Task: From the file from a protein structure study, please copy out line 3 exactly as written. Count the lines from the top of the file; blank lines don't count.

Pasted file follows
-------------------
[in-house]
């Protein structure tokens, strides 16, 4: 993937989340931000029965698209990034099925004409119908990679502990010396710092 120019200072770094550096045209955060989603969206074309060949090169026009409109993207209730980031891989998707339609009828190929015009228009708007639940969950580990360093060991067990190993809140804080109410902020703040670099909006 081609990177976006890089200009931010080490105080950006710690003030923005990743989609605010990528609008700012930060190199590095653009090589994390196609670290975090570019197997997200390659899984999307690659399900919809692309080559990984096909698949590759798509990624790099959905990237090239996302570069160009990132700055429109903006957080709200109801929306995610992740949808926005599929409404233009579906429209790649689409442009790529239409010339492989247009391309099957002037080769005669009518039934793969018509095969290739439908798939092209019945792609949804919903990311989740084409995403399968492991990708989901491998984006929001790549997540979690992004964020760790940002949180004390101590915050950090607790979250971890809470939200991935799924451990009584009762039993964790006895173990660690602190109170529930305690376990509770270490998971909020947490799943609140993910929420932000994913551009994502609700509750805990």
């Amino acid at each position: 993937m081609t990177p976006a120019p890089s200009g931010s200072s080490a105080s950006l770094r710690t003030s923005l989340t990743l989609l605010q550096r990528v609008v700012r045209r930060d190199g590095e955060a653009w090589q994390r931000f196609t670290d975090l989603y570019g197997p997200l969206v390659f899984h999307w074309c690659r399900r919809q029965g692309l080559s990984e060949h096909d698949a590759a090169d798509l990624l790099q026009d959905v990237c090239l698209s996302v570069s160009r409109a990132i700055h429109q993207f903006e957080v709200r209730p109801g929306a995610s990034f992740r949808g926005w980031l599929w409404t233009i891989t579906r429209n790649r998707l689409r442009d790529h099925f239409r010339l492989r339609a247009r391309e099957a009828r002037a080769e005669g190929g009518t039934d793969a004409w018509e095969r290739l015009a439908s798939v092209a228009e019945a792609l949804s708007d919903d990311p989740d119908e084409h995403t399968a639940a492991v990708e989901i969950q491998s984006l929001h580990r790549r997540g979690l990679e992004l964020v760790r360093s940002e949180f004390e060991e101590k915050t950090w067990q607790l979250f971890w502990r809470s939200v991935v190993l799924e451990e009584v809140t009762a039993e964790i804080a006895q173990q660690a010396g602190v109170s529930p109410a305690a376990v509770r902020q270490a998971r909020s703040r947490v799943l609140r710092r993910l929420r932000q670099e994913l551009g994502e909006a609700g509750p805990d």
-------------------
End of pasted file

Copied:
């Amino acid at each position: 993937m081609t990177p976006a120019p890089s200009g931010s200072s080490a105080s950006l770094r710690t003030s923005l989340t990743l989609l605010q550096r990528v609008v700012r045209r930060d190199g590095e955060a653009w090589q994390r931000f196609t670290d975090l989603y570019g197997p997200l969206v390659f899984h999307w074309c690659r399900r919809q029965g692309l080559s990984e060949h096909d698949a590759a090169d798509l990624l790099q026009d959905v990237c090239l698209s996302v570069s160009r409109a990132i700055h429109q993207f903006e957080v709200r209730p109801g929306a995610s990034f992740r949808g926005w980031l599929w409404t233009i891989t579906r429209n790649r998707l689409r442009d790529h099925f239409r010339l492989r339609a247009r391309e099957a009828r002037a080769e005669g190929g009518t039934d793969a004409w018509e095969r290739l015009a439908s798939v092209a228009e019945a792609l949804s708007d919903d990311p989740d119908e084409h995403t399968a639940a492991v990708e989901i969950q491998s984006l929001h580990r790549r997540g979690l990679e992004l964020v760790r360093s940002e949180f004390e060991e101590k915050t950090w067990q607790l979250f971890w502990r809470s939200v991935v190993l799924e451990e009584v809140t009762a039993e964790i804080a006895q173990q660690a010396g602190v109170s529930p109410a305690a376990v509770r902020q270490a998971r909020s703040r947490v799943l609140r710092r993910l929420r932000q670099e994913l551009g994502e909006a609700g509750p805990d």